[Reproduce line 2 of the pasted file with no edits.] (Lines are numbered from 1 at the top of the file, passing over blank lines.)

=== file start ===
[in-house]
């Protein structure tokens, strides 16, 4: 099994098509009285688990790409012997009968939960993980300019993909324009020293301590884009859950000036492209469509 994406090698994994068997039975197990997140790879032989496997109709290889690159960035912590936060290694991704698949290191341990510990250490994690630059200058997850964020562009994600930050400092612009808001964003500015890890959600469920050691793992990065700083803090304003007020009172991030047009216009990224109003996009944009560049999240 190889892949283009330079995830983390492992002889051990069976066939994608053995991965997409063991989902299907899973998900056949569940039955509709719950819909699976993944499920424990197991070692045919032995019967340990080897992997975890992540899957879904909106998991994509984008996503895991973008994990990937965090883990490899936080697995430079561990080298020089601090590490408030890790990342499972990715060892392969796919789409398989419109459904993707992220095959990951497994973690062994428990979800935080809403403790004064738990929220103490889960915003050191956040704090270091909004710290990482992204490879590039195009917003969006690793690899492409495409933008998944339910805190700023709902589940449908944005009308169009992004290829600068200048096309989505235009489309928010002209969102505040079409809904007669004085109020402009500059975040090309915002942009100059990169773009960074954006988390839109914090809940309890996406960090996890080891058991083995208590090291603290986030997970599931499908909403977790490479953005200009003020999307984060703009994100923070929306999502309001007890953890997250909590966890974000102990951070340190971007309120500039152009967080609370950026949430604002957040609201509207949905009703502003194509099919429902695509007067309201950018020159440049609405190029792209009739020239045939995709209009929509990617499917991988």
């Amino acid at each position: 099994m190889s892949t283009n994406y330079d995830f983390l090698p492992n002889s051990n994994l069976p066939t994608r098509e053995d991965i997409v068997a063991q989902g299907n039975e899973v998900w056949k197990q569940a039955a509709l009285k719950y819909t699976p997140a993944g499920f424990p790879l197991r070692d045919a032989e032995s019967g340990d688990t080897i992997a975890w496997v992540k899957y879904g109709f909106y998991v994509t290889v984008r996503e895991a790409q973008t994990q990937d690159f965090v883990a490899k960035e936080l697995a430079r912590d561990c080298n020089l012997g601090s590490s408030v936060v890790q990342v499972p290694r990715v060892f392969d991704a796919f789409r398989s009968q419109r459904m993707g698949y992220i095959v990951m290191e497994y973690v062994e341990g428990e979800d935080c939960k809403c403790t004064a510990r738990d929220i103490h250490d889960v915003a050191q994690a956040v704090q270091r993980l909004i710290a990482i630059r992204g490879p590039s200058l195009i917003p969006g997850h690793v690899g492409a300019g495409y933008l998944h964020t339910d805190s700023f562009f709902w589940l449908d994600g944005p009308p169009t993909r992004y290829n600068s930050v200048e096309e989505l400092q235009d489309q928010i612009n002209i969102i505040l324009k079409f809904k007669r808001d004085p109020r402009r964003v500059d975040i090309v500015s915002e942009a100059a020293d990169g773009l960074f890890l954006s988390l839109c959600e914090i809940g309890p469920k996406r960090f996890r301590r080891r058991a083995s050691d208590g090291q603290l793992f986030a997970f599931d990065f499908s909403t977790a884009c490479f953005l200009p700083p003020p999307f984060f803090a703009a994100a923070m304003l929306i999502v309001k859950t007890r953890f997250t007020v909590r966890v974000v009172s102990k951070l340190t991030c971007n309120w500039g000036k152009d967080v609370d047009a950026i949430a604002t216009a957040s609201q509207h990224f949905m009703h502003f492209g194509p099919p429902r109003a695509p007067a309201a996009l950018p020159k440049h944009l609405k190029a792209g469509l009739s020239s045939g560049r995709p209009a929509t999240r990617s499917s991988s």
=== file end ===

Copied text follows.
């Protein structure tokens, strides 16, 4: 099994098509009285688990790409012997009968939960993980300019993909324009020293301590884009859950000036492209469509 994406090698994994068997039975197990997140790879032989496997109709290889690159960035912590936060290694991704698949290191341990510990250490994690630059200058997850964020562009994600930050400092612009808001964003500015890890959600469920050691793992990065700083803090304003007020009172991030047009216009990224109003996009944009560049999240 190889892949283009330079995830983390492992002889051990069976066939994608053995991965997409063991989902299907899973998900056949569940039955509709719950819909699976993944499920424990197991070692045919032995019967340990080897992997975890992540899957879904909106998991994509984008996503895991973008994990990937965090883990490899936080697995430079561990080298020089601090590490408030890790990342499972990715060892392969796919789409398989419109459904993707992220095959990951497994973690062994428990979800935080809403403790004064738990929220103490889960915003050191956040704090270091909004710290990482992204490879590039195009917003969006690793690899492409495409933008998944339910805190700023709902589940449908944005009308169009992004290829600068200048096309989505235009489309928010002209969102505040079409809904007669004085109020402009500059975040090309915002942009100059990169773009960074954006988390839109914090809940309890996406960090996890080891058991083995208590090291603290986030997970599931499908909403977790490479953005200009003020999307984060703009994100923070929306999502309001007890953890997250909590966890974000102990951070340190971007309120500039152009967080609370950026949430604002957040609201509207949905009703502003194509099919429902695509007067309201950018020159440049609405190029792209009739020239045939995709209009929509990617499917991988």